First, listen to Wall Street say, “It’s gotta come back.”
Then, ask yourself the subtext: Is it coming back for real reasons or because very-short-term traders assume it is coming back?
Finally, are “value” investors looking at the stock as a grand bargain over the next five years, forgetting that timing in life is everything, from stocks to meeting your spouse?
Citigroup (C) fits this description:
- Wall Street thinks the stock can trade back up to the mid-$30s — it is around $27 — simply because it is a trading vehicle with hundreds of thousands of options contracts outstanding. I am talking about yearend 2012, not tomorrow.
- With short-term traders looking at charts, I am looking at fundamentals and they are lousy. Citi is a terribly managed company in the middle of a growing slowdown in the U.S., recession in Europe and a recession to hit Asia by the middle of the year. Management brags about how it is growing in markets around the world; well, most of them are slowing or will slow this year.
- The company has an opaque balance sheet, monstrous off-balance-sheet obligations that are technically not obligations but should be seen as such, and continuing exposure to mortgage and commercial property problems. Profits in 2011 were sustained with reductions in loan loss reserves, perfectly legal, making even profit analysis opaque. With the economy softening, and mortgage delinquency rates at 6% (the historical average is 1.5%-2.0%), loan loss provisions will rise.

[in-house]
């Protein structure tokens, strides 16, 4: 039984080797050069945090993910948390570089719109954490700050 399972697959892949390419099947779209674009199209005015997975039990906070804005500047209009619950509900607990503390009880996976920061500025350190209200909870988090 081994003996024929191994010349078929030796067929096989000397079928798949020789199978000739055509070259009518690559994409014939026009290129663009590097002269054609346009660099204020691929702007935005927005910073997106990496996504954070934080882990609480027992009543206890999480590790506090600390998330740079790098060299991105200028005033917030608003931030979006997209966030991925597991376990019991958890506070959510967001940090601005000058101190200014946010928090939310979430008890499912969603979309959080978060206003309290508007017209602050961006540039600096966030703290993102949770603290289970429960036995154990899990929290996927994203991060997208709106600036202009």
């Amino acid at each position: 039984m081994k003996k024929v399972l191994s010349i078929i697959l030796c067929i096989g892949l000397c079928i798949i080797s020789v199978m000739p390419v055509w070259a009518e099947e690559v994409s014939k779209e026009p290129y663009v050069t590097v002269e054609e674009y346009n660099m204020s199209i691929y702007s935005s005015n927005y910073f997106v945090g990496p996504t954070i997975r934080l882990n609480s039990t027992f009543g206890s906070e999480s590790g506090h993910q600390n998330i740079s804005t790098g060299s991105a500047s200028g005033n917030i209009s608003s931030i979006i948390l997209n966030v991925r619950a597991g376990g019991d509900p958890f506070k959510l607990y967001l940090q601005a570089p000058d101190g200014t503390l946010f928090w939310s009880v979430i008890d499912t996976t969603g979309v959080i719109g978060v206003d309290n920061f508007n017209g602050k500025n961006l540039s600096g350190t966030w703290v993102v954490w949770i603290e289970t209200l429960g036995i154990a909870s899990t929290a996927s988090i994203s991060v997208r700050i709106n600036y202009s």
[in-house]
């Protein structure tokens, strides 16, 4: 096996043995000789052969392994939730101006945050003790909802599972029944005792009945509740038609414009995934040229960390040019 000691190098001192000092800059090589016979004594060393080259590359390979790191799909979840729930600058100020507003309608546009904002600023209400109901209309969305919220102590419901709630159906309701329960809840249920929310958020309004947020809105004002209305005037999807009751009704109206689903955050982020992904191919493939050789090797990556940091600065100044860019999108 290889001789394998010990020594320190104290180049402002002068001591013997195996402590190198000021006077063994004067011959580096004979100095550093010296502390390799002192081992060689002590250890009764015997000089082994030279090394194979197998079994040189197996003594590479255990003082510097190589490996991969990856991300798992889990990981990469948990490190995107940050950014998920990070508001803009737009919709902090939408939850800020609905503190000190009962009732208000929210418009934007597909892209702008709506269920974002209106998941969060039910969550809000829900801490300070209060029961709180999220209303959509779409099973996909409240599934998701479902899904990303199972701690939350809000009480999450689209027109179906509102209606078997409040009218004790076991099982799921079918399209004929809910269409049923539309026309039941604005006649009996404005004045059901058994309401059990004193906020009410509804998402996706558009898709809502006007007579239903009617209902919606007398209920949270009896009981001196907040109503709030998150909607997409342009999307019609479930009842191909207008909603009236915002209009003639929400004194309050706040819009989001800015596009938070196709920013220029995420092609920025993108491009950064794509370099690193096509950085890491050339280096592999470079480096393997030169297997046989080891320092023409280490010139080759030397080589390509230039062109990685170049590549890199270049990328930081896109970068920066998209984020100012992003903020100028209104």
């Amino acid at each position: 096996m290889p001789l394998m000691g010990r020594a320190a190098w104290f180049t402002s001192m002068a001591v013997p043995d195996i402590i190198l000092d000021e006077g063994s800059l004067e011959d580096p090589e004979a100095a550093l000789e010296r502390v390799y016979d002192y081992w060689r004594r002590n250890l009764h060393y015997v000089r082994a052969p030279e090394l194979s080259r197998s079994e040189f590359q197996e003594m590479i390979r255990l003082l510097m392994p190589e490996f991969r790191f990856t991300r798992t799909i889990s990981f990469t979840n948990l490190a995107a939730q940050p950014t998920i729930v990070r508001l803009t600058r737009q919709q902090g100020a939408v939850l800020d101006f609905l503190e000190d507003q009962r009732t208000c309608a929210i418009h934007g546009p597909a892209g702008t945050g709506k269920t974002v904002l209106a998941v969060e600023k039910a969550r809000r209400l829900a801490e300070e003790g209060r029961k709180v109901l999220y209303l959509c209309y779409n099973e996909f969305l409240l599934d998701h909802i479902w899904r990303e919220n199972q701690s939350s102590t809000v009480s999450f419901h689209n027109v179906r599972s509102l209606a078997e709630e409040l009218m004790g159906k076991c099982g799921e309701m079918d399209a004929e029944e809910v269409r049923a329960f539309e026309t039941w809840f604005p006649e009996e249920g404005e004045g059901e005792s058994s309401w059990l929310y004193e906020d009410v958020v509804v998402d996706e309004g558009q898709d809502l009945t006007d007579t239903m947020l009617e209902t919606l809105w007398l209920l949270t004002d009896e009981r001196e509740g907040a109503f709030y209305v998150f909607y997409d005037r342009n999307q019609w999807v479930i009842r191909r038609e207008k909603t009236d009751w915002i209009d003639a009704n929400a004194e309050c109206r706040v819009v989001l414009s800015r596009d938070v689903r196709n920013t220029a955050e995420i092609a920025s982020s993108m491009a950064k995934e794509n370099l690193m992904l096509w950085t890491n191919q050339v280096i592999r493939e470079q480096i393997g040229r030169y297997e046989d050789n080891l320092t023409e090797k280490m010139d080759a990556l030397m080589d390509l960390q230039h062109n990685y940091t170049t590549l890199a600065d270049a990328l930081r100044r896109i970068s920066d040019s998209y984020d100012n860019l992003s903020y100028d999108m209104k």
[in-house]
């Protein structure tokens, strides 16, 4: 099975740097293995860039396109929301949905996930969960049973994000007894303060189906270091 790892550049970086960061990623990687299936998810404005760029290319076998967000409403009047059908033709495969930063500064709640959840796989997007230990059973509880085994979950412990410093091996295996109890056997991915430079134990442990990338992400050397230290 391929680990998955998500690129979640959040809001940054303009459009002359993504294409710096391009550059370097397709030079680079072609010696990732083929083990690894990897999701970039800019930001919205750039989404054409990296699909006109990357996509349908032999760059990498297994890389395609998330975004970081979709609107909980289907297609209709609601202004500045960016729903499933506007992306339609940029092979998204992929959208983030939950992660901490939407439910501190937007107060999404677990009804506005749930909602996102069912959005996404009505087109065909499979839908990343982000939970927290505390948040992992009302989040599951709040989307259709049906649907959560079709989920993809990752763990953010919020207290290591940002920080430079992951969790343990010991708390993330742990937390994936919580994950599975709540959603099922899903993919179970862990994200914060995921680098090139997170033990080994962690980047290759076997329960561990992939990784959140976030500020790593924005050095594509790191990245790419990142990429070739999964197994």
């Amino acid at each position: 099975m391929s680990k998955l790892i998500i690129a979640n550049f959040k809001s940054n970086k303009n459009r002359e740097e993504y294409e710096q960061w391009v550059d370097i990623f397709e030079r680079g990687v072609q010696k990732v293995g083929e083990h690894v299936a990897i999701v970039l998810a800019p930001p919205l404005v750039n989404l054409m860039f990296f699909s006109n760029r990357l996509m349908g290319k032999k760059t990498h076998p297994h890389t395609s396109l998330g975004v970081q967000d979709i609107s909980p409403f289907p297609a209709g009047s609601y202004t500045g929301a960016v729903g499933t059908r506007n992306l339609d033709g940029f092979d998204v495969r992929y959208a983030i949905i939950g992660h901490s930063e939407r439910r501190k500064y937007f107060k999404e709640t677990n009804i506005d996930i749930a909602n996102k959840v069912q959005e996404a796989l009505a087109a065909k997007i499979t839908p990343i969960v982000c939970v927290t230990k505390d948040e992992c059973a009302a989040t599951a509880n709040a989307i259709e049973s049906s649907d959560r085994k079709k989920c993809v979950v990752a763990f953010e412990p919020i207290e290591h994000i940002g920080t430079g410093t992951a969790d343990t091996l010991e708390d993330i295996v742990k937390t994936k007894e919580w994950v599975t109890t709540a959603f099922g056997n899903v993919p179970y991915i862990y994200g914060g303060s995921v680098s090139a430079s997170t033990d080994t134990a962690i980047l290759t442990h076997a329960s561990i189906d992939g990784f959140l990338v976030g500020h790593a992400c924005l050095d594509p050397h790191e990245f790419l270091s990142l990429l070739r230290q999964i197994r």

- Value investors thinking very long term are looking at the breakup value of the enterprise, ignoring that the balance sheet is so complex it is probably not possible to break up – or get regulatory approval – to break up the company. And if broken up, some of the pieces cannot do very well or survive without the Citi brand or the foundation of the insured deposit base. Admittedly, announcement of a breakup would boost the stock, but over time I believe the parts are worth less than the current value of the company.
Citigroup’s weak chart
The charts do not help either. Citi is a very large player in a very weak sector, no help from the ETF or index traders, and the chart is very weak short term.
I have followed Citigroup since late 2007 and the stock, split adjusted, was $430 and change. It is now $27 or so. Meredith Whitney, the doyen of banking analysts but at the time relatively unknown, was holding forth in the makeup room at Fox Business and I don’t think I was ever quieter in my life – her life had just been threatened for saying the company would cut its dividend and the stock would take a hit. The one-year chart says short term there is room to fall so even if you are not thinking longer term, you may actually be looking at a short possibility.
Possible upside catalysts? The biggest would be restoration of the company dividend. That dividend is now meaningless and the Federal Reserve has yet to give the company permission to raise it given the state of the balance sheet, profits and the economy. Permission would boost the stock. Many expect it to happen in 2012; I do not.
The bottom line: At least stay away unless you day-trade the options. Think about shorting it if you are a speculator willing to buy puts.
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